The U.S. Environmental Protection Agency is giving the Commonwealth Utilities Corp. $250,000 for another round of water meter installations.
According to EPA , CUC has long been hampered by its inability to install working water meters that accurately bill customers based on consumption.
Bradley R. O’Brien, senior lawyer of the U.S. Department of Justice Environmental Enforcement Section, disclosed that the $250,000 will also be used to relocate meters to accessible sites, to install the correctly type of meters, and to replace defective ones.
CUC reports that water meter replacement is continuing.
O’Brien briefly discussed CUC’s water meters issue in the U.S. government’s status report that he filed in the U.S. District Court for the NMI last week.
O’Brien said that CUC continues to report that it is not billing customers adequately to cover the costs of service.
He said CUC reports non-revenue water amounts to about 65 percent, meaning only 35 percent of drinking water produced, pumped, and chlorinated by CUC is being billed and generating revenue.
He said CUC reports it is losing approximately 200 million gallons per month of produced water.
O’Brien said the costs associated with the lost water is passed on to paying customers.
Citing a declaration by EPA inspector John Tinger, O’Brien said the reasons for this loss include leaks, failed water meters, and theft.
On the other hand, CUC said it is considering the addition of a new technology that will give it the ability to read and monitor water meters electronically.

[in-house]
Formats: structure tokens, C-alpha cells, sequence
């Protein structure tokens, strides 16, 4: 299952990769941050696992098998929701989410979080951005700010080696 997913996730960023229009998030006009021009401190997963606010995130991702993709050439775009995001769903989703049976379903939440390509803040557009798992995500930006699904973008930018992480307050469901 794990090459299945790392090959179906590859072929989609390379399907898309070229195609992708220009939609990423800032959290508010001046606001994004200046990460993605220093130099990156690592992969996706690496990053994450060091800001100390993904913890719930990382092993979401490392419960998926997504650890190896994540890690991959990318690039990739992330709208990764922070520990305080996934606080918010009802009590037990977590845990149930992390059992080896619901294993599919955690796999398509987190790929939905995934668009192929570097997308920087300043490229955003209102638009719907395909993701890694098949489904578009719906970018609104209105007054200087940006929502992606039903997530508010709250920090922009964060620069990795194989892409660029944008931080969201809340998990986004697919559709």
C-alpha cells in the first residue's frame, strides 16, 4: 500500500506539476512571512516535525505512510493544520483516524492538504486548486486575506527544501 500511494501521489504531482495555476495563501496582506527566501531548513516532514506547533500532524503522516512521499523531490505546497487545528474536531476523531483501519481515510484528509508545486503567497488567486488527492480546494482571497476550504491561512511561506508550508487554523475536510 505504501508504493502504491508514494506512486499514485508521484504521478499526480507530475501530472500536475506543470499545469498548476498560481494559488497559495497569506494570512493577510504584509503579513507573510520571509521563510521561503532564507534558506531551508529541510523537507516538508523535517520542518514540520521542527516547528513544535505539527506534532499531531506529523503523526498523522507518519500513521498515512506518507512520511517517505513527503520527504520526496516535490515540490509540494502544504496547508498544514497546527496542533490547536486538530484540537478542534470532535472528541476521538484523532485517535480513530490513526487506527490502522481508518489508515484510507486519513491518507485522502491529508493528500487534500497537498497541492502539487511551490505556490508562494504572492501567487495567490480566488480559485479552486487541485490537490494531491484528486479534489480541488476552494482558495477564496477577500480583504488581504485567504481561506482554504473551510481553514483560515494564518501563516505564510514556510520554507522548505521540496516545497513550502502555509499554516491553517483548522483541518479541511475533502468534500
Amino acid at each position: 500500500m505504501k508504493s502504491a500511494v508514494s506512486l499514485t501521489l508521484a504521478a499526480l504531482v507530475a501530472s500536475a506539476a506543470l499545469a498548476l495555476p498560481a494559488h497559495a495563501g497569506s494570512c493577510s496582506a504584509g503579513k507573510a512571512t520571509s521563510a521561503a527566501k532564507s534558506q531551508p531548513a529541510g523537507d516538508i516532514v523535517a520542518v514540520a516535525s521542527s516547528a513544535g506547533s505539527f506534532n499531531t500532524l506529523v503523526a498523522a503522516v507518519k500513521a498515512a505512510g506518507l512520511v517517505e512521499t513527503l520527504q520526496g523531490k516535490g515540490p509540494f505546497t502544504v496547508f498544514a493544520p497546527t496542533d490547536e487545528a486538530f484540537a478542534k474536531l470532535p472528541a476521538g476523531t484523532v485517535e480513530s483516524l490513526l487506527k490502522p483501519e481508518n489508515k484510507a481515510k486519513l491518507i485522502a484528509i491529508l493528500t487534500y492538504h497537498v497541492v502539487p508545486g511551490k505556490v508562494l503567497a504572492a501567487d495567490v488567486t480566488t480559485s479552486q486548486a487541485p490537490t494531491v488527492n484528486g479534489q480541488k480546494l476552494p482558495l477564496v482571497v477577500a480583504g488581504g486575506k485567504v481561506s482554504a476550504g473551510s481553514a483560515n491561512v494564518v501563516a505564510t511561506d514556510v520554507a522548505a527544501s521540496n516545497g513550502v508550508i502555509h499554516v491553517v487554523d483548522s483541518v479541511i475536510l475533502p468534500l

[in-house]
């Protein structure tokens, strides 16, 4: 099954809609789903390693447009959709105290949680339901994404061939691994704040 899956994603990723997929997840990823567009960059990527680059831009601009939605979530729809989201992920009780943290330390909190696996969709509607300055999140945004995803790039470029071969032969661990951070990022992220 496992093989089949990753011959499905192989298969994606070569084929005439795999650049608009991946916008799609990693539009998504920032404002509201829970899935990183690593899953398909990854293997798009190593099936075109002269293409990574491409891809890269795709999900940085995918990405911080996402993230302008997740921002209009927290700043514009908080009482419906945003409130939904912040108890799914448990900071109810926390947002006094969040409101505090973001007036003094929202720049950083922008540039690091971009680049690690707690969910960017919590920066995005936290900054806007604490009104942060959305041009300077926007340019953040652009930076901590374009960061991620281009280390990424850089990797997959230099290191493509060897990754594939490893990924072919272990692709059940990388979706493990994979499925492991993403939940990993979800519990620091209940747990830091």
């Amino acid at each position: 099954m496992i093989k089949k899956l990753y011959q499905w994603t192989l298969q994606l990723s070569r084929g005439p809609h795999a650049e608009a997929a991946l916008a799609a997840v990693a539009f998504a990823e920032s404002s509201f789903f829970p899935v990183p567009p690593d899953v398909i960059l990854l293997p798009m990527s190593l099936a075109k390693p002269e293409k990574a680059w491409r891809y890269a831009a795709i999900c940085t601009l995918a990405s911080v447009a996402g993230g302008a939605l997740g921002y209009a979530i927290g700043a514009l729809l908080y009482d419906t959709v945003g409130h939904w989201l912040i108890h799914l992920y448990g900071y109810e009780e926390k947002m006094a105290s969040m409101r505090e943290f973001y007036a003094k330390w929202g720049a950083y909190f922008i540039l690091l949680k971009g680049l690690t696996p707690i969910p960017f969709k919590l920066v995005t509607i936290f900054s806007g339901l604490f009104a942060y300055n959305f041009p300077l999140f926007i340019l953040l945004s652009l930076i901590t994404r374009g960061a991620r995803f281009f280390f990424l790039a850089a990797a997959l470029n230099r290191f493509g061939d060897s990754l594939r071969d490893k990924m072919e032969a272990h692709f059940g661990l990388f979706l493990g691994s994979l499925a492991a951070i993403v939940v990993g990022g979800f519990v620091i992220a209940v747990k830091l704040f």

CUC executive director Gary P. Camacho and CUC deputy executive director William B. Gilmore disclosed in their quarterly report filed in federal court last week that they will be evaluating and testing this summer this adaptive system known as Spindal.
CUC presently uses Knighthawk I phase electric meters, which are tied to a wireless system known as Pay-Go which handles automatic control (on/off), reading of meter, advanced payment to avoid losing power, and automatic notification when account is low on funds.
Camacho and Gilmore said the Spindal system piggybacks on the original host (Pay-Go) to monitor water meters the same way, which could eliminate meter reading.
They said the current meters will allow for this system to plug-in and function.
They said CUC has seen an increase in account balances and they hope to continue seeing improvement in meter accuracy. There are still 39 flat rate accounts that CUC is targeting for meter installations. They have been delayed due to the expected large cost to relocate service lines, road repair, and new meter box and meter installation.